Procedure to be followed by the Union Parliament in Passing a Money Bill

The following procedure is followed by the Union Parliament in passing a Money Bill:

Procedure followed in Passing a Money Bill

(i) A Money Bill can be introduced only in the Lok Sabha on the prior recommendation of the President.

(ii) After it has been passed by the Lok Sabha, the Money Bill is sent to the Rajya Sabha, which must return the Bill within 14 days with or without its recommendations to Lok Sabha.

(iii) If the Rajya Sabha does not make any recommendations within 14 days the Bill is deemed to have been passed by the Rajya Sabha. However, if the Lok Sabha does not accept the recommendations made by the Rajya Sabha, the Bill is deemed to have been passed in the form it was passed by the Lok Sabha. If the Money Bill is not sent back by the Rajya Sabha within a period of 14 days, it is deemed to have been passed by the both Houses at the expiration of the said period.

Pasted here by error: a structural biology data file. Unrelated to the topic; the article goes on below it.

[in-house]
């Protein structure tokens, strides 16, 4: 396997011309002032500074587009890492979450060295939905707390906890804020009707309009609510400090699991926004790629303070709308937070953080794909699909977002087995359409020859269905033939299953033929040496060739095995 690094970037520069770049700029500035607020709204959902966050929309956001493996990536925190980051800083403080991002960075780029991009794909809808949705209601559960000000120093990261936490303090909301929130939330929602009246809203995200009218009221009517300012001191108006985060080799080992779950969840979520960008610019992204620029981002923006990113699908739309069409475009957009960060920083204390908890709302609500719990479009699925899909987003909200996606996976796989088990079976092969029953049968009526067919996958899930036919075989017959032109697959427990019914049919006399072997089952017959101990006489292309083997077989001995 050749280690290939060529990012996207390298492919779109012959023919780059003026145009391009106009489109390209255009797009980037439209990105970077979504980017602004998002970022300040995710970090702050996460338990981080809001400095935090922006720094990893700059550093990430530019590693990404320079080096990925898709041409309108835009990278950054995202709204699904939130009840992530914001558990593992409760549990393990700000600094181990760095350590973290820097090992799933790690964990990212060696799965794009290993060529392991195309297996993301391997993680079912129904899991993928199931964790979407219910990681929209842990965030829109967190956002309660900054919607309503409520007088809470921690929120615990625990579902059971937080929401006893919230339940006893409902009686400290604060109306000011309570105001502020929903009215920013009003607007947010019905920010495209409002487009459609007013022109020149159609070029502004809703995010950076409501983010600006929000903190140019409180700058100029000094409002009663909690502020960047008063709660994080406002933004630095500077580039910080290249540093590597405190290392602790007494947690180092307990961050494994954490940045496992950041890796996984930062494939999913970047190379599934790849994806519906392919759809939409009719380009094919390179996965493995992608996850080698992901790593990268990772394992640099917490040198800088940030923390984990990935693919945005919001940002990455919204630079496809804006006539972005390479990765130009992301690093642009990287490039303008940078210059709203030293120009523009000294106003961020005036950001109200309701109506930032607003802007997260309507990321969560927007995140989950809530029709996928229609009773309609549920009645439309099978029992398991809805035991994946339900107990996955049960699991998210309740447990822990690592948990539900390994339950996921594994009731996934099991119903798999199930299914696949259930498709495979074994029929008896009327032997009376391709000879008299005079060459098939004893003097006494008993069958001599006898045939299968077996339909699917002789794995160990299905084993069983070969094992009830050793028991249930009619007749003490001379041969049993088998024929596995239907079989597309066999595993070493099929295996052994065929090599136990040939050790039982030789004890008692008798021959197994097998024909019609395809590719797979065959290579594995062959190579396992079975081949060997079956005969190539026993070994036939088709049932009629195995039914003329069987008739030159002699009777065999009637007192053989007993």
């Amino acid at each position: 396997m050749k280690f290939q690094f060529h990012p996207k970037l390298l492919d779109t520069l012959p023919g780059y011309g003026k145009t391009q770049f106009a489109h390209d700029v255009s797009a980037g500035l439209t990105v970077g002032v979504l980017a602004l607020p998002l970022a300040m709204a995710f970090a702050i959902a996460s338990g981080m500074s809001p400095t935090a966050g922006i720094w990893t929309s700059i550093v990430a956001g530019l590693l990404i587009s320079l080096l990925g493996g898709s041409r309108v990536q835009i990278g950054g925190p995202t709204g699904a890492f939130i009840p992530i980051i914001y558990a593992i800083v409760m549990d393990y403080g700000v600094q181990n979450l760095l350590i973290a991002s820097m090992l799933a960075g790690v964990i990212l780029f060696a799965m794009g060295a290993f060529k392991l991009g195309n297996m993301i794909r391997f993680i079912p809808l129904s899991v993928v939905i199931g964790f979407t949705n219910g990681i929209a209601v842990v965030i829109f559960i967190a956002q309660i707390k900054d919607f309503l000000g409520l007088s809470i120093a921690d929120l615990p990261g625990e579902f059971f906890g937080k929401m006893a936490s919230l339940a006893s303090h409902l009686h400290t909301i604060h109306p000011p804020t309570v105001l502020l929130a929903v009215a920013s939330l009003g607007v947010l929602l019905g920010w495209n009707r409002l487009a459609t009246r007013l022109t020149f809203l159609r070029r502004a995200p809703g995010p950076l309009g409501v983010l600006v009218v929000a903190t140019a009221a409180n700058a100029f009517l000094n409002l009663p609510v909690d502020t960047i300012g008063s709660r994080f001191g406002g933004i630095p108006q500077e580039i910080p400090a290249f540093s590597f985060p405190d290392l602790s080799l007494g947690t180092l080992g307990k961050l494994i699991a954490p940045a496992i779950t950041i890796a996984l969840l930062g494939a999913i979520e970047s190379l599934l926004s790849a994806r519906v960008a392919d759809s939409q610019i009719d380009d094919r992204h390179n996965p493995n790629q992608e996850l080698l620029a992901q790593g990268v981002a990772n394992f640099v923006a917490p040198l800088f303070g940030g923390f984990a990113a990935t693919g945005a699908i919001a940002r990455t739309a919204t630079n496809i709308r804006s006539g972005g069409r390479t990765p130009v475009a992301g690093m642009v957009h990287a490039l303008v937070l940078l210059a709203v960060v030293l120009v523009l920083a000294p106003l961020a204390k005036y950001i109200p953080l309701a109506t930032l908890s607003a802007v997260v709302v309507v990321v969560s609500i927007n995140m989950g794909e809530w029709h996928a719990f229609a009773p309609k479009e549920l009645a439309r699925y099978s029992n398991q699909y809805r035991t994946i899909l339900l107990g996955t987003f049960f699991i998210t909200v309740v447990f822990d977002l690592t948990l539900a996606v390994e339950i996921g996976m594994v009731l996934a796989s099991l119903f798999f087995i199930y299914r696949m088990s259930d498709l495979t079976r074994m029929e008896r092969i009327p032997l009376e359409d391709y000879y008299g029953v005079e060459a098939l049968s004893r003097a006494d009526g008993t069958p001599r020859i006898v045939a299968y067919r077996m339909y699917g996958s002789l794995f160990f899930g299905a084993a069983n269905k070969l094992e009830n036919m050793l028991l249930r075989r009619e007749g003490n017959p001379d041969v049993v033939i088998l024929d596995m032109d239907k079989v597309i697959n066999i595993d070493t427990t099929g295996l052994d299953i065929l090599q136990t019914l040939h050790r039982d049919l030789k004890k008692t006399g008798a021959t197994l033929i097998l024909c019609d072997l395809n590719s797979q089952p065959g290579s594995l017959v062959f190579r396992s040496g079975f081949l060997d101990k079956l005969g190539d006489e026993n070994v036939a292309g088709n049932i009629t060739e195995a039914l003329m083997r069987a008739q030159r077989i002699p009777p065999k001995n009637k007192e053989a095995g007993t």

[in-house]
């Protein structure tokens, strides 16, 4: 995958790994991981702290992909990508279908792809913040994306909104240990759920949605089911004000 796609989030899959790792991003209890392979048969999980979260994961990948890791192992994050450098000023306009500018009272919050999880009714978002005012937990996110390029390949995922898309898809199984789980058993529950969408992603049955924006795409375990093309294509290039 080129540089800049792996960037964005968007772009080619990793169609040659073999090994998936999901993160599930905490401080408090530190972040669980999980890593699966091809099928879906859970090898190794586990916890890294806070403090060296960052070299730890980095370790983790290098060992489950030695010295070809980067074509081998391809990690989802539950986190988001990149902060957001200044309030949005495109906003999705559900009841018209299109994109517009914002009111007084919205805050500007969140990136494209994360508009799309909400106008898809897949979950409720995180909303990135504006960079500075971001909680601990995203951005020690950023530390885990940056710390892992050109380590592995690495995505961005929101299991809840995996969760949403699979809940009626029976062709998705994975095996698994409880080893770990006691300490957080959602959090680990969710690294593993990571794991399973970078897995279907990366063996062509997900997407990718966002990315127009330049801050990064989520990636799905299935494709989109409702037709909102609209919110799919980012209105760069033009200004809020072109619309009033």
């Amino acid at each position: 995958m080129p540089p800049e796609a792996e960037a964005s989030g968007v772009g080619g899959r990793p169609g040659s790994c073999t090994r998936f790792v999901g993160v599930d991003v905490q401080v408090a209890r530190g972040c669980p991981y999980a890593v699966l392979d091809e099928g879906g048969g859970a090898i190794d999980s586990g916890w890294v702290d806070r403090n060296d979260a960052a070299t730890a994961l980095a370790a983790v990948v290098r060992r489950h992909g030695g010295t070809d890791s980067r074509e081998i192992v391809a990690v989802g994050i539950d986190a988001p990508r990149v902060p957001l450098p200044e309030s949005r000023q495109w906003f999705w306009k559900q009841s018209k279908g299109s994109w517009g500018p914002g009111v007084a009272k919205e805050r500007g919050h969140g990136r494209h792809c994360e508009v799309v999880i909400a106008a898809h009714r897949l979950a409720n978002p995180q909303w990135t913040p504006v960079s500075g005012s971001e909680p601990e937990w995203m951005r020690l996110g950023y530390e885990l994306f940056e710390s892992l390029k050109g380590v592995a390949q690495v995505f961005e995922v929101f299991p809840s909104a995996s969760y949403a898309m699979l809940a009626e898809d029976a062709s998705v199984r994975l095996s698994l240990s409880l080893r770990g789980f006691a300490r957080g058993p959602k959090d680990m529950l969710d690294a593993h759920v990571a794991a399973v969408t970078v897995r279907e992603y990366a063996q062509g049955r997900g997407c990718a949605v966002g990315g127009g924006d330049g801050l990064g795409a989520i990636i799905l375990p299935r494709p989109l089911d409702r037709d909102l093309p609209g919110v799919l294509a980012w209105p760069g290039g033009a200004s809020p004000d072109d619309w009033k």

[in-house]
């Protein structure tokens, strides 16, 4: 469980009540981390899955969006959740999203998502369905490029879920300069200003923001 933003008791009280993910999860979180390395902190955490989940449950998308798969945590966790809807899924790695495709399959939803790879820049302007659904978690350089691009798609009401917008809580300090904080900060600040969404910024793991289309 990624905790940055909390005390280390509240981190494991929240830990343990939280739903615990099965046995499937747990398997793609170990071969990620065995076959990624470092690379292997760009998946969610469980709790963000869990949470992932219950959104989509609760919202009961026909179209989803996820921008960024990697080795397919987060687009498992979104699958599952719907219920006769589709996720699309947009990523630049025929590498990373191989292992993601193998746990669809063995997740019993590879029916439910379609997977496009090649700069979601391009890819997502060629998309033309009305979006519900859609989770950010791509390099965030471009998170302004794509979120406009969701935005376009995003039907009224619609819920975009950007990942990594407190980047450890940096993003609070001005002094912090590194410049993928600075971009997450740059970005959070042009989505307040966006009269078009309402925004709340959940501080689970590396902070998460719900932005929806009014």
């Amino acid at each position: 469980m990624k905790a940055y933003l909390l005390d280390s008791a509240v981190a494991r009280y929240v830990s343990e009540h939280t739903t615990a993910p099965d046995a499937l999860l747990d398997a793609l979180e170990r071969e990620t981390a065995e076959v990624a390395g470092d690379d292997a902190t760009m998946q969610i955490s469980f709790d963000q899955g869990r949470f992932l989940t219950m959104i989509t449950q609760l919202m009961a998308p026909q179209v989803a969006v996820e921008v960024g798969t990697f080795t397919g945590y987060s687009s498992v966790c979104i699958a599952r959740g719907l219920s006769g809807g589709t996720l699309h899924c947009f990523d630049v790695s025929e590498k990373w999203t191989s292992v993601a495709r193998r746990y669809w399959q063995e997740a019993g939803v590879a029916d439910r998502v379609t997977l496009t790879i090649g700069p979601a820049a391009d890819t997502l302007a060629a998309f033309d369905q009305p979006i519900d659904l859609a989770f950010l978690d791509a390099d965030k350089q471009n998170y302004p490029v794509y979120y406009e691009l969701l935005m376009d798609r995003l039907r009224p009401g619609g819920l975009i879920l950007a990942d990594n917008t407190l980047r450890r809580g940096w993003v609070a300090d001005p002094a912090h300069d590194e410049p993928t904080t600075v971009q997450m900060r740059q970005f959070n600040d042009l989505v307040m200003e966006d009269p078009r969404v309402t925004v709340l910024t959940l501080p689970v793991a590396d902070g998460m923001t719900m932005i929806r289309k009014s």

(iv) After a Money Bill is passed by both the Houses, it is sent to the President, who shall not with hold his assent from the Money Bill.


The Union Legislature

The Union Parliament consists of the President and two houses—The House of People commonly known as the Lok Sabha and the Council of States known as the Rajya Sabha. The Parliament is a body of people’s representatives who have the supreme power and authority of governance in a democratic country. Read more

The High Courts and Subordinate Courts

The Constitution of India has provided for a High Court for each state. However, there may be one High Court for two states or union territories. This depends on the area and the population of the state or a union territory. There are 21 High Courts in India. Delhi is the only union territory which has a High Court of its own. Read more

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